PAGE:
Jobs for the yard in February

with Brownie
  • CITRUS trees are heavy feeders and need fertilising now. Use a specific citrus fertiliser and apply at the rate on the bag.
  • Citrus leaf miner causes ugly distorted leaves with silvery trails in the leaf tissue. Meyer lemons are particularly susceptible. Pest oil (or white oil) is a non-toxic control. Spray when new growth is about 1cm long and reapply every 2-3 weeks. February is a crucial time to spray.
  • Tidy up the strawberry beds. Remove any dead or diseased plants, weed and give them a fertilise. Keep them well watered so they produce runners for next season.
  • Fertilise your Camellia sasanqua bushes as the buds appear. Use a special camellia and azalea fertiliser.
  • Remove spent flowering stems of agapanthus. You can collect the seeds and grow them yourself.
  • Prepare bulb beds and beds for spring-flowering annuals with deep digging, adding organic matter and mulching. Start looking in books or on the internet for different spring flowering bulbs you might like to order this month and plant in autumn.
  • Once the sweet corn has finished, start to prepare the ground for peas and snow pea crops by digging in garden lime to raise the pH level in preparation for March/April planting. Chop up the old sweet corn plants and dig them back into the garden as organic matter. A mower with a catcher does a good job if you don’t have a mulcher.
  • Take softwood cuttings of geraniums and pelargonium so you can strike them and create new plants.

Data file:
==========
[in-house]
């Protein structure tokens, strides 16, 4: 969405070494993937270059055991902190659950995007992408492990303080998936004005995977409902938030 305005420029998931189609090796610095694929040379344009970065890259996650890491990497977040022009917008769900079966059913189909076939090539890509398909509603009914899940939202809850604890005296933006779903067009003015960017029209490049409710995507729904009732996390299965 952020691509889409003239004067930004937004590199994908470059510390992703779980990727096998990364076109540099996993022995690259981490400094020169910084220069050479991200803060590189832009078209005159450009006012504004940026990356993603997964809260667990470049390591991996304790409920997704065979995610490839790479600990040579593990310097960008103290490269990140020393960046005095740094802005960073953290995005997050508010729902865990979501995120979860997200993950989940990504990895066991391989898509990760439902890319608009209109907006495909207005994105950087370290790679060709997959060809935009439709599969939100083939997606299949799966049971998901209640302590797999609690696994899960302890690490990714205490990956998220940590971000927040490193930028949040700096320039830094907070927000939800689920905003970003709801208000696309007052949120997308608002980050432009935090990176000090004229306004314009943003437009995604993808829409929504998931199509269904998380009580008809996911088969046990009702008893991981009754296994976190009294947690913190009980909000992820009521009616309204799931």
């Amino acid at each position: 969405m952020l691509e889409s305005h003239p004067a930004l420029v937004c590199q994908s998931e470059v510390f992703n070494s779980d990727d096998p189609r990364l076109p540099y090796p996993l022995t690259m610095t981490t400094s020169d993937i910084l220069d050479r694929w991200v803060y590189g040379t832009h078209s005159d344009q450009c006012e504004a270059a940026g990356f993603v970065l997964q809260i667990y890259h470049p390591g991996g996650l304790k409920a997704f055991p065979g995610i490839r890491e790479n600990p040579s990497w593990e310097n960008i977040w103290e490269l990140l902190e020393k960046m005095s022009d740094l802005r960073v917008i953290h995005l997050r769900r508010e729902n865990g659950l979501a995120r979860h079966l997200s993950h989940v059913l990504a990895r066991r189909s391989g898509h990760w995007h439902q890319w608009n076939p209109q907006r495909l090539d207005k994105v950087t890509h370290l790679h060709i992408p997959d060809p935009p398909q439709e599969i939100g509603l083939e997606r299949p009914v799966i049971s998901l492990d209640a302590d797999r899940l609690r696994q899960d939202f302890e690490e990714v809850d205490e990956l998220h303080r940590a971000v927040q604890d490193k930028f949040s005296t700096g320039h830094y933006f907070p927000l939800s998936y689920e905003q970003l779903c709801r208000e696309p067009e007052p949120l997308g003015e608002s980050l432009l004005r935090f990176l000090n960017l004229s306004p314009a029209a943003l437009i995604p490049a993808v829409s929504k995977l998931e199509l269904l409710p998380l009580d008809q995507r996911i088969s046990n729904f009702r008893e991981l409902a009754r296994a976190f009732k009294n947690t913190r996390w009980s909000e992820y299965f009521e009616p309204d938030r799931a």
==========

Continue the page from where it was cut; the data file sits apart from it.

• Sew broccoli and cabbage seeds now and raise them for planting in March and April.
  • It’s important to keep up regular watering of citrus while they are flowering and developing small fruits.
  • Remove scale from indoor plants using soapy water and a soft toothbrush.
  • To treat lawn grubs, try sprinkling the area with a little laundry powder, then water it in. The grubs will come to the surface and the birds will feast on them.
  • Trim back wayward shoots of wisteria to keep it under control.
  • Keep dead-heading roses and lightly prune to prolong the late summer flush.
  • Maintain fruit fly traps and destroy spoiled fruit. Always destroy fruit fly-infected fruit by placing the lot in boiling hot water to kill the maggots before putting in your compost.
  • In a heavy downpour, put a raincoat on and check the drainage in your garden. See what areas need changes to ensure good drainage so plants don’t become waterlogged in extended rainy periods.
  • If you haven’t done so, prune your poinsettias (including snowflake) to promote new growth for the next flowering.
  • Pick your beans on a regular basis – even the ones that are old or insect damaged. Regular picking stimulates the plant to keep producing instead of dying back.

Plant eggplant, capsicum, radish, cucumber, lettuce, sweet corn, beetroot, zucchini, leek, silverbeet, parsnip, potato, rhubarb, turnip, choko, pumpkin, snake beans, carrot, celery, melons, spring onion, squash and sweet potato.

Plant zinnia, marigold, columbine, linaria, vinca, alyssum, cosmos, petunia, portulaca, salvia, cyclamen, polyanthus, primula, scabiosa, cleome, strawflower, wallflower, begonia, ageratum, lobelia, nigella, viola, celosia, gomphrena, nasturtium, pansy, Iceland poppy, verbena, calendula, snapdragon, cornflower, chrysanthemum, cockscomb, coleus and torenia.